Under the volcano

Travel as much as you can, my mother said. It broadens the mind, she said. Thanks, mom. My mind is now so broad that important stuff has begun falling into the yawning crevasse between my cerebral hemispheres.

Right now, a cold Toña is at my elbow. This is Nicaragua’s finest beer. It might be its only beer. In front of me is a volcano. Not off in the distance, where volcanoes belong. This one is a few hundred metres away. I have an active volcano threatening to ruin my sundowner. Concepción last erupted in 2010. As if that’s not enough, there’s a second volcano on the same island. This one’s dormant, though, like my sex life.

It wasn’t easy getting here. It’s not like going to Mozambique, Zimbabwe or Namibia, where you just step over a sagging fence or swim across a river. These Centroamericanos are serious about their borders.

If you’ve been paying attention, you’d know that I hopped into Panama from Costa Rica the other day. It was a breeze. Doing the same into Nicaragua, not so much. Conquered and pillaged by the Spanish, colonised by the English and sodomised by America, Nicaragua is wary of foreigners. Maybe I’m being unfair. The woman at immigration at the Peñas Blancas border post was wary of foreigners. Okay, I’ll give her the benefit of the doubt. She was wary of me.

Let me briefly back-pedal. Nicaragua demands a PCR test for Covid, regardless of your vaccination status. It’s inexplicable. Even barbaric countries like Lebanon and Denmark no longer require you to be tested if the Pfizer filth is in your body.

So once again I had to suffer the indignity of a stranger rooting around in my prefrontal cortex, unnecessarily exciting my pituitary gland which caused my beer boobs to start leaking milk. Better than an unexpected growth spurt, I suppose. Nobody looks kindly on seven-foot men unless they play for the NBA and are multi-millionaires.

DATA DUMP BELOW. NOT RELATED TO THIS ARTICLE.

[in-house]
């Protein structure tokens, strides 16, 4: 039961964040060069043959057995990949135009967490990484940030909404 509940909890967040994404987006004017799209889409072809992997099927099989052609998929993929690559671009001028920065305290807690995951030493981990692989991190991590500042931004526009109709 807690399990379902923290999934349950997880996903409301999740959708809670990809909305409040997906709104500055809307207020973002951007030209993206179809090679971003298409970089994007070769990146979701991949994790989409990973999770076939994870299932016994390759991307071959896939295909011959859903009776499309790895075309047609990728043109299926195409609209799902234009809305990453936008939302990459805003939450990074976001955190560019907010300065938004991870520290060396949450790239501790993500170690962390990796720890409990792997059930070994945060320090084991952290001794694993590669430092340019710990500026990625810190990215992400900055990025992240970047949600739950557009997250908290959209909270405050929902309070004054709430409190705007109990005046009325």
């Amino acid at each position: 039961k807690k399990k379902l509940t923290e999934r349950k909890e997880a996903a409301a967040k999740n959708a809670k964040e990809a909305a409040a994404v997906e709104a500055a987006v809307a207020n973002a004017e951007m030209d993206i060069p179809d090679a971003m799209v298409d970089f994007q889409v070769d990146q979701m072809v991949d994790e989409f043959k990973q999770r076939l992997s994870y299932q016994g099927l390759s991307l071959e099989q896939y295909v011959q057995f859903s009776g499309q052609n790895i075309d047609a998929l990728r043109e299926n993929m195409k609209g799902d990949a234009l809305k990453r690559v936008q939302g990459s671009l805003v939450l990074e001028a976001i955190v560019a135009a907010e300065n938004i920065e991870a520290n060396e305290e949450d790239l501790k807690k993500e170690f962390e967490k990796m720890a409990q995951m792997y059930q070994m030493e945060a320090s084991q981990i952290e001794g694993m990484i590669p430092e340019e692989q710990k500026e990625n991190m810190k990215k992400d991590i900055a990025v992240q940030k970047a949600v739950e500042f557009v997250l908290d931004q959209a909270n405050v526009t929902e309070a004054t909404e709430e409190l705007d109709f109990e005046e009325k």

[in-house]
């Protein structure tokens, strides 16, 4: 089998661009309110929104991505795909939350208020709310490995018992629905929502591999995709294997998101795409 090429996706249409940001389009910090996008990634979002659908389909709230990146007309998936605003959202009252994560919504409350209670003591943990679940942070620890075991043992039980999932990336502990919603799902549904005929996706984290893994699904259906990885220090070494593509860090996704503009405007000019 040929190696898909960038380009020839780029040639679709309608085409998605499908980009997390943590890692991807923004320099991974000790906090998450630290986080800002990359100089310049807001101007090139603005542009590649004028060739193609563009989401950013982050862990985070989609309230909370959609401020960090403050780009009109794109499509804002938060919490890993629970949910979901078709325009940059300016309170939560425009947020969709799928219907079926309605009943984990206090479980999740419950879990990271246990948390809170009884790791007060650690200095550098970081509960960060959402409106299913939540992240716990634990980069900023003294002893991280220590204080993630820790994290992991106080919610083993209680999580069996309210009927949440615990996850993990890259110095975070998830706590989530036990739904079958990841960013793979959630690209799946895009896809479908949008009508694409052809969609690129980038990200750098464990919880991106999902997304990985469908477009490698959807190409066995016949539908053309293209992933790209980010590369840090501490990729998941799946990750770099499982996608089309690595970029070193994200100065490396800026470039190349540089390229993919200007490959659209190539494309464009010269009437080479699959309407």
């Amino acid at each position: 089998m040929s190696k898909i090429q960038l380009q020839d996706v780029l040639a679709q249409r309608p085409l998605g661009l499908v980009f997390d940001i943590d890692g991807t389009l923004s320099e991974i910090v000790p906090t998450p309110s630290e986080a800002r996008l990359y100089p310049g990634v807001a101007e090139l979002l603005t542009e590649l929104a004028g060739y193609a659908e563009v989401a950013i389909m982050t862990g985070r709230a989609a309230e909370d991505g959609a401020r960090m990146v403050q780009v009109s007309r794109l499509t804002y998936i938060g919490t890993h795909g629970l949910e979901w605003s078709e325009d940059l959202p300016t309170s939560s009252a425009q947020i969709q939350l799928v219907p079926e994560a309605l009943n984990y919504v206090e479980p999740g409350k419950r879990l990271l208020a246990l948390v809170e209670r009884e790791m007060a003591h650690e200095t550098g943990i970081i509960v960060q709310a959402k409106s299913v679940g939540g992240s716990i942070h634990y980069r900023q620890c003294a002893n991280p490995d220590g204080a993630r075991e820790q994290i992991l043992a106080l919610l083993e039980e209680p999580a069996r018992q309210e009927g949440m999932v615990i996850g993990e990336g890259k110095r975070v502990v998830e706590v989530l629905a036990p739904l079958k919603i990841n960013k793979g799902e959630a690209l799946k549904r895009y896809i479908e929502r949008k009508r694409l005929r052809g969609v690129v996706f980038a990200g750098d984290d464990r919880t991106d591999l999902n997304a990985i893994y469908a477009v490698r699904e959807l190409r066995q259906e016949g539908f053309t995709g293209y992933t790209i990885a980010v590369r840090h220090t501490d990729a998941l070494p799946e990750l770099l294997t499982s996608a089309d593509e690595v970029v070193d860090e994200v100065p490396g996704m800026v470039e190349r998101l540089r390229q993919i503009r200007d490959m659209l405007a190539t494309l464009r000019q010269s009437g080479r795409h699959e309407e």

The invasive atrocity was perpetrated in a tent in the parking lot of an airport called Liberia. Yes, I know worse atrocities have been perpetrated in Liberia, but not to me. This Liberia is a town near Costa Rica’s Guanacaste coast. It’s dry and hot and full of gringos with annoying accents and thousand-yard stares.

Once the obsidian-eyed woman in a hazmat suit was done ravaging my sinuses and throat – the third swab activated my gag reflex, an unpleasant sight for the nurse, and yet, on the other hand, there’s a good chance she took a fair amount of perverse pleasure in seeing a man … never mind. Can I wait here? No, you can’t. The results will be ready sometime in the next 24 hours.

Whenever I am trapped in circumstances beyond my control, I head for the coast. I feel safer with my back to a large body of water. It’s an escape route and a source of infinite pleasure. Nothing can go wrong if you’re at the beach. There’s drowning, I suppose. And sting rays. And Congolese men selling wire tortoises. But apart from that.

My navigator, a woman with the directional skills of Christopher Columbus had he been born blind and deaf, took me to the wrong beach. We ended up in the wrong bar where I asked the local drug dealer what he was selling, which also turned out to be wrong.

Anyway, our negative Covid results came through and we made it to the border by 11am the next day. And that’s where I came up against the poison dwarf. Channelling the spirit of the dictator, Somoza, she spent two hours looking for reasons not to let me in. She asked what I did for a living. I have several fake occupations I use when crossing borders, but before I could say, “chicken sexer”, she said, “Escritor, no?” I took a step back. Was it the holes in my shirt? The look of abject despair in my bloodshot eyes? She wanted to know what kind of writer I was. Oh cariño, you don’t want to know. Travel, I said. For who, she said. I quickly googled the word for freelance and said “lanza libre”. She picked up my paperwork and left the booth. Much later, I reverse translated and found it also meant “mercenary”.

Eventually, through gritted teeth, she allowed me into her country where 82% of the population live on less than $1 a day. Maybe she didn’t want me spreading my dirty capitalist largesse in the local bars. Raising poor people’s expectations is a dangerous game.

Two hours later I was on an island in the middle of one of the biggest lakes in the world. There are vicious bull sharks in the water and mad people with machetes down broken dirt roads strewn with volcanic boulders. It’s like nothing I have ever seen and I doubt I will make it out alive.

4 thoughts on “Under the volcano

  1. John Gnodde

    Brilliant Ben, and we all hope you make it out alive, the cover of your ‘On the Run’ best seller probably reinforced her mercenary (aren’t we all) impression of you.

  2. You’d better make it out alive, Ben. We need you to brighten our week. Stuck here in the WA mud, I never thought I’d be limited to travelling vicariously through a South African escritor.

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